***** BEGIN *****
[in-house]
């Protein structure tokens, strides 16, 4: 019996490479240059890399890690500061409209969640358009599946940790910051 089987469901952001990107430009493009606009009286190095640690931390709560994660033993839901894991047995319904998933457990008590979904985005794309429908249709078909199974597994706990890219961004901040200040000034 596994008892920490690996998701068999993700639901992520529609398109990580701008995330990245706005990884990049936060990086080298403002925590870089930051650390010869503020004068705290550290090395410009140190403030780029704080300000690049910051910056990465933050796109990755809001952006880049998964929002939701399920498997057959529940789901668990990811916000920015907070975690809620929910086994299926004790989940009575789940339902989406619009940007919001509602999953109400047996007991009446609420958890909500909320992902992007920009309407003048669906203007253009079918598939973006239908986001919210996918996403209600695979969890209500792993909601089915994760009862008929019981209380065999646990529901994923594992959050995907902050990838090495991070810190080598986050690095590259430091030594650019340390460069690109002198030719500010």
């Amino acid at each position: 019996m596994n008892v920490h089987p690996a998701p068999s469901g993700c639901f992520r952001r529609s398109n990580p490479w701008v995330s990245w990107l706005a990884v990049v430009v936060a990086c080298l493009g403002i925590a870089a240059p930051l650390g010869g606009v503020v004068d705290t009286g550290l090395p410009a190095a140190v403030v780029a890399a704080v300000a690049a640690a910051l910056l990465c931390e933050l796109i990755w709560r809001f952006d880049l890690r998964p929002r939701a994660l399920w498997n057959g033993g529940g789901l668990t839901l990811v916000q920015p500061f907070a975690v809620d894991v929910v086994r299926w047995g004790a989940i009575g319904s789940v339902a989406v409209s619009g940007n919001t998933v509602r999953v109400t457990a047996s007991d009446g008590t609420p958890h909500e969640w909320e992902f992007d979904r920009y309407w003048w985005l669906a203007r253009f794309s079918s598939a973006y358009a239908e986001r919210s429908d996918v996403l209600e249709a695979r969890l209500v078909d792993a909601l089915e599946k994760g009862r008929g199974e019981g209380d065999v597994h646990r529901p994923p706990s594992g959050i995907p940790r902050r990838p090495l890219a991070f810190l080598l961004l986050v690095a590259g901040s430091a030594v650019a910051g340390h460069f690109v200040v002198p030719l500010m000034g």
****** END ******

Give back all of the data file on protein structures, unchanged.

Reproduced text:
[in-house]
């Protein structure tokens, strides 16, 4: 019996490479240059890399890690500061409209969640358009599946940790910051 089987469901952001990107430009493009606009009286190095640690931390709560994660033993839901894991047995319904998933457990008590979904985005794309429908249709078909199974597994706990890219961004901040200040000034 596994008892920490690996998701068999993700639901992520529609398109990580701008995330990245706005990884990049936060990086080298403002925590870089930051650390010869503020004068705290550290090395410009140190403030780029704080300000690049910051910056990465933050796109990755809001952006880049998964929002939701399920498997057959529940789901668990990811916000920015907070975690809620929910086994299926004790989940009575789940339902989406619009940007919001509602999953109400047996007991009446609420958890909500909320992902992007920009309407003048669906203007253009079918598939973006239908986001919210996918996403209600695979969890209500792993909601089915994760009862008929019981209380065999646990529901994923594992959050995907902050990838090495991070810190080598986050690095590259430091030594650019340390460069690109002198030719500010």
């Amino acid at each position: 019996m596994n008892v920490h089987p690996a998701p068999s469901g993700c639901f992520r952001r529609s398109n990580p490479w701008v995330s990245w990107l706005a990884v990049v430009v936060a990086c080298l493009g403002i925590a870089a240059p930051l650390g010869g606009v503020v004068d705290t009286g550290l090395p410009a190095a140190v403030v780029a890399a704080v300000a690049a640690a910051l910056l990465c931390e933050l796109i990755w709560r809001f952006d880049l890690r998964p929002r939701a994660l399920w498997n057959g033993g529940g789901l668990t839901l990811v916000q920015p500061f907070a975690v809620d894991v929910v086994r299926w047995g004790a989940i009575g319904s789940v339902a989406v409209s619009g940007n919001t998933v509602r999953v109400t457990a047996s007991d009446g008590t609420p958890h909500e969640w909320e992902f992007d979904r920009y309407w003048w985005l669906a203007r253009f794309s079918s598939a973006y358009a239908e986001r919210s429908d996918v996403l209600e249709a695979r969890l209500v078909d792993a909601l089915e599946k994760g009862r008929g199974e019981g209380d065999v597994h646990r529901p994923p706990s594992g959050i995907p940790r902050r990838p090495l890219a991070f810190l080598l961004l986050v690095a590259g901040s430091a030594v650019a910051g340390h460069f690109v200040v002198p030719l500010m000034g």